Another fast circuit,
which probably contributed to a few drivers giving it a miss.
Although some did make a valiant effort, such as Andy Wickens who
nearly got his new Sapphire ready and Russell Bradley, who almost
fixed his VW Golf from its fiery incident at Brands. In the end 26
cars made the qualifying session, and this time we were not the
first onto the circuit.
Instead we were
session three, and almost immediately it started we were back in the
pits checking wheel nuts and a rising temperature gauge. With this
in mind Rod settled for one quick lap, then see what was going on.
However, MST had a problem, or rather no times were appearing on the
timing screens. The net result was that no one really knew how they
had done. In fact it took them over two hours to issue a grid sheet.
Surprise, surprise we were not on pole, that honour went to Kris
Waite, who finally got his new mount running properly. Kris was
delighted with his effort, which was 0.287 seconds better than ours.
Lining up third would
be Nick Williamson. More tweaks to his Escort means that he is
closing on that front row slot, his time being 0.7 seconds behind
Rod. Next to Nick was his familiar adversary David Oates. David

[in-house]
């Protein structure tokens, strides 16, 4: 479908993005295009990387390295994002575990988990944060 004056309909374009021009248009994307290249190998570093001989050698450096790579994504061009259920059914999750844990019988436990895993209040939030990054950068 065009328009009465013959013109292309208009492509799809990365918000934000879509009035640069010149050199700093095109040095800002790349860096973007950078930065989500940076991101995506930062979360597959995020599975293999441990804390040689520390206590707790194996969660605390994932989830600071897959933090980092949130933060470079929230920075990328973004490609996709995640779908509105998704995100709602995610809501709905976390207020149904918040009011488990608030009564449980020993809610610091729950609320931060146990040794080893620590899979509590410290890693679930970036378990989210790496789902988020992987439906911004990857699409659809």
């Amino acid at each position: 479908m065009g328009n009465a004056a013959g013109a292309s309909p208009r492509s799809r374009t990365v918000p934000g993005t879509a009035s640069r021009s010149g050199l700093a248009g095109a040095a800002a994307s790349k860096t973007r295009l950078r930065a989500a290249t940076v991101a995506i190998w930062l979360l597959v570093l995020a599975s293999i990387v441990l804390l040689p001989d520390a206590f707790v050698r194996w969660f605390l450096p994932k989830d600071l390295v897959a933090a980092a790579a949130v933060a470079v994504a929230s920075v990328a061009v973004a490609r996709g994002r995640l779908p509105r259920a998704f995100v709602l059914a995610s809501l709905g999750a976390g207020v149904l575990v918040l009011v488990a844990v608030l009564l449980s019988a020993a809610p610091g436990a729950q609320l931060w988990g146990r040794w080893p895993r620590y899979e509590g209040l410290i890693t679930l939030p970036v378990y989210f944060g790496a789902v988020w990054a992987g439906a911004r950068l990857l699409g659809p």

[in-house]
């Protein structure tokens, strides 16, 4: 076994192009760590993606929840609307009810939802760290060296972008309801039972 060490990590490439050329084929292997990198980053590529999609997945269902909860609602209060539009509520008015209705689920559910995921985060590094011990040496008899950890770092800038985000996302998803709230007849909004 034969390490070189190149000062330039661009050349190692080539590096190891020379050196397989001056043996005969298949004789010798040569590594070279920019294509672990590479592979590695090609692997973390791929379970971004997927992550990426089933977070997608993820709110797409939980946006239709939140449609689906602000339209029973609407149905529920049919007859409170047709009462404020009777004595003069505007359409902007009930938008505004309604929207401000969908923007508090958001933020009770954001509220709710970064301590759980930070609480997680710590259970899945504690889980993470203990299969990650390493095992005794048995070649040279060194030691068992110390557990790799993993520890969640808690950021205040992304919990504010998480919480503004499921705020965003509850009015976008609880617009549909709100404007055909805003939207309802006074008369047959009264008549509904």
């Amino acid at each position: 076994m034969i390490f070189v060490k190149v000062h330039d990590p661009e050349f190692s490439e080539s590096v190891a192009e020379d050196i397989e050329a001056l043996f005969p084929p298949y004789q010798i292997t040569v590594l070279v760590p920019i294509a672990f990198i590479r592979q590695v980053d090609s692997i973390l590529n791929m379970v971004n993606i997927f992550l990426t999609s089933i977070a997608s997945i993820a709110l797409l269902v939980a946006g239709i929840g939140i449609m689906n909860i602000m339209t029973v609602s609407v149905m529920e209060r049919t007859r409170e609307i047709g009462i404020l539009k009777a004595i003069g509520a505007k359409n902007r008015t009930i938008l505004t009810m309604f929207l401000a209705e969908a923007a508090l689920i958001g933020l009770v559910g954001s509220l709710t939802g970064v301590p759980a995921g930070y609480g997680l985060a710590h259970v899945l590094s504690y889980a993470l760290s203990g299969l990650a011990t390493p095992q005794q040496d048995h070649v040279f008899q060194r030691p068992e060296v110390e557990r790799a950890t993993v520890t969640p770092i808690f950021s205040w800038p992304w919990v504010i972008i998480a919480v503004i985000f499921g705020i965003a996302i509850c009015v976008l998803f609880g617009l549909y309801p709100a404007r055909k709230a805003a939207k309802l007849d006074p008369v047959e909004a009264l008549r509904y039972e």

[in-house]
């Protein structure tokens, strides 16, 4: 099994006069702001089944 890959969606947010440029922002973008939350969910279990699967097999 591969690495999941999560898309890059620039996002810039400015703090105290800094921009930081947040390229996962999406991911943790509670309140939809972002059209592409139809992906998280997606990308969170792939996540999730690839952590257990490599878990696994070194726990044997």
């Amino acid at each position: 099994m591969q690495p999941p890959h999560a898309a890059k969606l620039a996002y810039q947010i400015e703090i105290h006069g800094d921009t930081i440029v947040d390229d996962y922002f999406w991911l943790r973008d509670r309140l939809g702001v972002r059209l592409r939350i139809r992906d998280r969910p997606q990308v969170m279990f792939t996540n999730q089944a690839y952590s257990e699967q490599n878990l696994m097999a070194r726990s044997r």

collected the Quaife “best prepared car” award this week, so his
team were very pleased. On row three we saw the leading class C
runner, namely Richard Gane, followed by Peter Taylor and his smart
Sierra Cosworth. The two turbo cars of Ray Barrow and Graham Bahr
occupied row four, followed by the two leading class E protagonists,
namely Jason Watkins and Richard Brent. The rest of the varied grid
is as per the results page, but it was good to see Mark Hosken and
David Smart returning to the championship.
After a heavy shower,
the rapidly drying track made us all choose dry weather tyres. The
exception being poor Ashley Hargreaves who was busily trying to
rebuild his engine in the paddock. He had managed to find some new
bearings, but time was not on his side. So the rest of us set off on
the rolling start. The lights were held red until everyone was on
the Senna straight, but Kris timed it well and just held the lead
into Riches Corner. Rod slotted into second with Nick hanging on in
third. David Oates was maintaining fourth but clearly lacking the
speed of the turbo brigade up front. Meanwhile Richard Gane was soon
mugged by three other turbo cars, namely Taylor, Barrow and Bahr,
but Richard still led his class.
By the third lap Rod
was sizing up a place to pass Kris, mainly because the Sapphire was
emitting some fluid onto our Escort’s windscreen. Coming through
Russell chicane our driver closed right up and got a good tow past
the pits. At the last minute he darted out of the slipstream and
outbraked Kris into Riches. Kris tried to retaliate as the two came
back into sight, braking very late at Russell. Rod held on, having
just set the fastest lap, which was over a second quicker than our
Another close battle
had developed further back, for the lead of class E. Jason was
slowly edging away from Richard, who had the class C Peugeot of Kerr
Robertson closing in and bringing Andy Mitchell and Les Beer with
him. Back in 15th, David Smart headed a four car group,
which included Greg Pye, Graham Richardson and the VW Vento of Ray
Adams, whilst Gary Cole was fending off Mark Hoskin and Andy Pipe.